I’ve matched with not only Portuguese men (great language-learning practice), but also with Dutch, German, Lithuanian, Brazilian, Italian, French, Swedish, and American expat men. Many are still at the chatting stage, but some have progressed to dating. Faiscas is a word I learned from my Portuguese language tutor. It means “sparks.” Some dates have had faiscas. Others have not. As I wrote here about dating, I keep my mind open and without expectations, and I focus on having fun. Everyone I meet is either a gift or a lesson, and I try to remember to be grateful for both.

Just as in the U.S., safety is critical when meeting a stranger from an online dating site. Just as in the U.S., I always text a friend here the photos, full names, phone numbers, and even car/license plate pics if necessary, of any online man with whom I have a date. I tell my local friend the location of each date beforehand, and it’s always a public place. Starting a new life in a new country is not the time to let your guard down.

The range of dating behaviors here is no different from the U.S. “Love bombing” may not be a term here, but, of course, the over-the-top behavior does occur abroad. If a man professes his undying love for you after one date, that’s not a good sign in any language or culture. I do believe that dating, like bourbon, requires three tastes before a decision is made about flavor and suitability. But red flags should be heeded, whether in a foreign country or not.


Carnaval in Portugal is February 17-22. The biggest celebration in the country is not in Lisbon but in Torres Vedras, about 30 minutes from where I live. This year the town is celebrating 100 years of Carnaval, and thousands of costumed revelers are flocking here. Instead of dealing with the wild nighttime crowds I checked out the Sunday afternoon parade instead. Event officials estimated 55,000 people attended this first daytime “corsu.” Today is the main parade, and also a holiday. My Sunday excursion cost 32€ for a taxi to Torres Vedras, 8€ for a ticket to watch the parade, and 16€ for an Uber back home.

Source: carnavaldetorresvedras.pt
Source: carnavaldetorresvedras.pt
Ready for a nap

February has been a busy, exciting, challenging, and tiring month filled with new learning and discoveries. My writing schedule has suffered due to being sick the first part of the month, but I’ll be back on schedule in March. Please stay tuned, and thank you for reading.

Feliz Carnaval 
Feliz Terça-feira Gorda
Happy Mardi Gras

The Hot Goddess

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  1. Wow! An action-packed time! Looks awesome! I had to laugh when I saw that the online apps were popular with the 20-somethings looking to hook up with 60+ year olds… immediately thought these were forward-thinking guys seeking a Sugar Mama to coast through the next few years! LOL!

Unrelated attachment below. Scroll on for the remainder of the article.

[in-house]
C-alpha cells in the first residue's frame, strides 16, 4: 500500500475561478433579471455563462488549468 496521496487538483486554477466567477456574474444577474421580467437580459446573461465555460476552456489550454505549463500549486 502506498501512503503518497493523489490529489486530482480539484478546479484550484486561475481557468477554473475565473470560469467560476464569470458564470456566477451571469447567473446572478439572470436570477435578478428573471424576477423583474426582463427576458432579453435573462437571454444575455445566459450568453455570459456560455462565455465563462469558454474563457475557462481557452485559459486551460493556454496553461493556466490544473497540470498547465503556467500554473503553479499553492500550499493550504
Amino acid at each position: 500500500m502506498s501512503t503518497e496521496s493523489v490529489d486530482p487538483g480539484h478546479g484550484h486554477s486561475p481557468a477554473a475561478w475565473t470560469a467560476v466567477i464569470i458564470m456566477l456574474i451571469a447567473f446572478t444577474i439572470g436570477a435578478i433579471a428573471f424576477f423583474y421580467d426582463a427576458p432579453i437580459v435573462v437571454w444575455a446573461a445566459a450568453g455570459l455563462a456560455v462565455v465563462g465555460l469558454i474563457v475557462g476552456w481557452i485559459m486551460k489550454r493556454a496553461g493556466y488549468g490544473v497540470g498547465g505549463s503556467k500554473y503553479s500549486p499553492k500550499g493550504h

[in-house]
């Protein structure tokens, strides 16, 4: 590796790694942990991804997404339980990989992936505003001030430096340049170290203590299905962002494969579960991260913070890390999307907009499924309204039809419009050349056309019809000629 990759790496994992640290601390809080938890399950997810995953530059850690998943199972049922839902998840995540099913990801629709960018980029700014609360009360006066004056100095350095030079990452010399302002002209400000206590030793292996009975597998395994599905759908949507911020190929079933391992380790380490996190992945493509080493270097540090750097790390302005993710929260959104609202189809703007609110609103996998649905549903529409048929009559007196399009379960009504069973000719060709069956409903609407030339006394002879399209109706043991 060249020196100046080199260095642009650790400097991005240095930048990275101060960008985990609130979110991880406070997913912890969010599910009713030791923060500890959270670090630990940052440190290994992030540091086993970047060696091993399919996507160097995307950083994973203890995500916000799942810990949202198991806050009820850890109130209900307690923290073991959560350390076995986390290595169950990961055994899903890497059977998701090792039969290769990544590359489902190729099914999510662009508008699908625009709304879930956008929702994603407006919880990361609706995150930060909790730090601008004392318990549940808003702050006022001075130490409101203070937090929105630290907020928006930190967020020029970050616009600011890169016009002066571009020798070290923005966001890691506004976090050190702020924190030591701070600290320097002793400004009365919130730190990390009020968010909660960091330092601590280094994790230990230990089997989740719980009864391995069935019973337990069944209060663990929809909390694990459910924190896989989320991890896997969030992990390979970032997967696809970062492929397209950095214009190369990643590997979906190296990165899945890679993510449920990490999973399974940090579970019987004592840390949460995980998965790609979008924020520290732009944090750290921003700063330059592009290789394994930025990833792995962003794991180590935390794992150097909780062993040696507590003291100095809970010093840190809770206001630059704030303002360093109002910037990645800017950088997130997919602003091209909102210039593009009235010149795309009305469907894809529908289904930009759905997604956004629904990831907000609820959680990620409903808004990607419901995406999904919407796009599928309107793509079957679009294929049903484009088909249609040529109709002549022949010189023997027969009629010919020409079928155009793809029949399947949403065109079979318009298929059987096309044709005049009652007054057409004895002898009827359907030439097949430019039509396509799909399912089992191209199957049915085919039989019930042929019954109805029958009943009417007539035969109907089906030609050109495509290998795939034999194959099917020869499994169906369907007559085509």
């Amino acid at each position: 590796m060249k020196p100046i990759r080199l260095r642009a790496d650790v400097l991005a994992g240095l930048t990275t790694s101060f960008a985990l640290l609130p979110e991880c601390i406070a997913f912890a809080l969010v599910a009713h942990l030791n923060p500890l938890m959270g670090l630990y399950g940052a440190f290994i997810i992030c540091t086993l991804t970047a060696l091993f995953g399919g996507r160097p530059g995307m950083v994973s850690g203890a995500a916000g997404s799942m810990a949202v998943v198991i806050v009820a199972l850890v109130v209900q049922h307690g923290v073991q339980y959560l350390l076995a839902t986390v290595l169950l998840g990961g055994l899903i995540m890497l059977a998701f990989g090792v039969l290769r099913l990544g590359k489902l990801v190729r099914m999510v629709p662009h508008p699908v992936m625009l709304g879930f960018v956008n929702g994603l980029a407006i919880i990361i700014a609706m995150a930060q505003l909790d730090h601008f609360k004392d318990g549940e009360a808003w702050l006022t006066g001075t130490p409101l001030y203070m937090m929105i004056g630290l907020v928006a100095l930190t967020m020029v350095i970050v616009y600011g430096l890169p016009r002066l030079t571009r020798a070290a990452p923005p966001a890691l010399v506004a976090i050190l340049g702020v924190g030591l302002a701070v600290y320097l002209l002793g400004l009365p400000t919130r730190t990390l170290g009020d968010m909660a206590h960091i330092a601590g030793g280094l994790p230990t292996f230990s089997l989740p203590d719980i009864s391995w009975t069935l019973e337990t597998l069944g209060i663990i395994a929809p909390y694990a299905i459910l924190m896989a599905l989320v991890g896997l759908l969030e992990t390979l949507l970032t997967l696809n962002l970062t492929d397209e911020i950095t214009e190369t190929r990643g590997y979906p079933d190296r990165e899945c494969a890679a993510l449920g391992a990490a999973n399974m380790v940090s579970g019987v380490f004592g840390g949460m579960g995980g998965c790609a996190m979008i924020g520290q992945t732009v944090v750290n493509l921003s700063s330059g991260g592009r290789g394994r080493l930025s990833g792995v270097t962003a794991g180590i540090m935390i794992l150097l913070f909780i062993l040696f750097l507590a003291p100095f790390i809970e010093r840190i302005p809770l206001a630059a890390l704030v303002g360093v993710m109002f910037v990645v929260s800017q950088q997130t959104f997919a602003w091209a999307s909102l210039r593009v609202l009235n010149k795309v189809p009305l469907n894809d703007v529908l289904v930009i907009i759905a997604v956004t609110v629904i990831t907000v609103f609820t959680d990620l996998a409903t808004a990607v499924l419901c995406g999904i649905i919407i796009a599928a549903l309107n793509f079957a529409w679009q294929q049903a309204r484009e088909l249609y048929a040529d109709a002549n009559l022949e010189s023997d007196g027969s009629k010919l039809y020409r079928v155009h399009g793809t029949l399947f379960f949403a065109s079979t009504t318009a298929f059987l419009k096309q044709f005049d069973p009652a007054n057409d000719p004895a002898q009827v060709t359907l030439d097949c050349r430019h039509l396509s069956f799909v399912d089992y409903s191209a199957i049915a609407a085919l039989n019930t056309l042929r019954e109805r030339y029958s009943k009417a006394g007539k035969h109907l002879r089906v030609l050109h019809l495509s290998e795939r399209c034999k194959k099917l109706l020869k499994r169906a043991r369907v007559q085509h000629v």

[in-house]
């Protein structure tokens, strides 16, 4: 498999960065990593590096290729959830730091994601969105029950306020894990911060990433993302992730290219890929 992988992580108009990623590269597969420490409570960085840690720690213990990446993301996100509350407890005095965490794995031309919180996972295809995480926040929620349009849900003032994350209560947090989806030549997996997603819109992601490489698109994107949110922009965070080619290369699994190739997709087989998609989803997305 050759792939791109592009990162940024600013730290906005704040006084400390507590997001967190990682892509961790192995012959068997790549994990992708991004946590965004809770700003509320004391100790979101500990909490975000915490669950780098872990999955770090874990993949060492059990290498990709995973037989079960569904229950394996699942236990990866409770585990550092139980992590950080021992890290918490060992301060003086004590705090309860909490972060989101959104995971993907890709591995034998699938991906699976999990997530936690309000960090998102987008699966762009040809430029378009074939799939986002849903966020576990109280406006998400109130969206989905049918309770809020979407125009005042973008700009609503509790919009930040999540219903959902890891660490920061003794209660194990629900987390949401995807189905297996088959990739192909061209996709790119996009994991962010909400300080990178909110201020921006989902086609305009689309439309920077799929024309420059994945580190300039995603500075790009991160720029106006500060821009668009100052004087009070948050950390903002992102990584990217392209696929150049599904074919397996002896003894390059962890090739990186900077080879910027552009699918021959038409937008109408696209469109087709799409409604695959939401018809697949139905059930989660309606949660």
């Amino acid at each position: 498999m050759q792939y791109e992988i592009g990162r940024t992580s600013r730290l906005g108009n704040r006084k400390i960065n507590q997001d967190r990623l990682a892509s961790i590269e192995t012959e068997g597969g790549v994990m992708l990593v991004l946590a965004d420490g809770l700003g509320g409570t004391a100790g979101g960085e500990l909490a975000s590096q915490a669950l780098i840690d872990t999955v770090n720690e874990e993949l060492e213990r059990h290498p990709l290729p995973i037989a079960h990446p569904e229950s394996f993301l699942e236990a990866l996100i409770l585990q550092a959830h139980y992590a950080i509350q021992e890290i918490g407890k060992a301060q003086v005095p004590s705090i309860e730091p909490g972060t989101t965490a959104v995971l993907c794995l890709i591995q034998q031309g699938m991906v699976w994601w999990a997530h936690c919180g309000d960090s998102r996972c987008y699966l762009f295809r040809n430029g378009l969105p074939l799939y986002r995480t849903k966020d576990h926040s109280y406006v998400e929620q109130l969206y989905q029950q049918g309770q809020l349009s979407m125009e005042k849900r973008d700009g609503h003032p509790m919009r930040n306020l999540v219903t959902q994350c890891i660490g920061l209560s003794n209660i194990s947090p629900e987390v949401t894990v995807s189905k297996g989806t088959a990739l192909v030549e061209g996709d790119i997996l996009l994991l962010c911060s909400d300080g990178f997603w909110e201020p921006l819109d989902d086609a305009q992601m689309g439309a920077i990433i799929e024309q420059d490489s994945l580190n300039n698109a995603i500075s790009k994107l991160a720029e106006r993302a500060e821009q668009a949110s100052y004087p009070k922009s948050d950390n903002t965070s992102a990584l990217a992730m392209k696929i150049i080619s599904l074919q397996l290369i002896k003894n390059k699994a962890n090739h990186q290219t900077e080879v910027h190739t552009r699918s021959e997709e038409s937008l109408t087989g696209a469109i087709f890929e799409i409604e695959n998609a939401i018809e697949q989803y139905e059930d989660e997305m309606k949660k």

Liked by 1 person

  2. So glad you recovered from your illness. Girl, I started online dating last month too! Never thought I’d do this but my daughter finally won me over and convinced me. It’s been nothing short of entertaining, I’ll say that. And, yes a learning (about myself) experience. Great post and so glad to hear you are adjusting so well.

    Liked by 1 person

  3. Sorry you were sick but I’m glad you were able to be seen so quickly and it didn’t cost you an arm & a leg like it would’ve in the US. And so smart to take antibiotics with you!!!! Carnaval looks like it was quite entertaining and sounds like online dating has been too! You’re so brave!!!😊

    Liked by 1 person

  4. Happy Birthday Nat! So glad you were able to be well enough to have some fun! I was under the weather the whole month of Jan! (Visiting my great niece & nephew aged 10 mos. & 5 – shall I say more?) You had me in stitches with your ooops and ick! Good tips for online dating! Keep smiling my blog friend!

    Liked by 1 person

  5. It’s so nice to hear your life updates. Natalie  I’m glad everything has been working out for you besides you getting sick, but I’m glad you’re feeling better and enjoying life again, and good luck on the dating. I hope you meet someone really special. ❤️

    Liked by 1 person

  6. How fascinating to hear about all your different experiences – but especially the medical one. Amazing how different – and so efficient to get that done. I’m so glad you are feeling better and were able to travel and do Carnival. What an incredible and beautiful life!!

    Liked by 1 person

  7. You must be gaining confidence now that you have mastered getting sick. You have good planning and organizational skills for someone who wants to fully participate in life. I sure enjoy getting to experience vicariously your expat adventure.


  8. not Biden in a wheelchair though 🤣🤣🤣

    Happy belated Birthday, Natalie! You’re right about being in Europe. You feel as if you’re getting a deal being able to just travel to another country, which isn’t far at all. I’m glad to see you had some inexpensive healthcare and a wonderful birthday.

    I also felt the same way about Catholics being in Costa Rica…they have a really neat way of combining indigenous (racy) things with their Catholicism. I think it’s cool.

    Liked by 1 person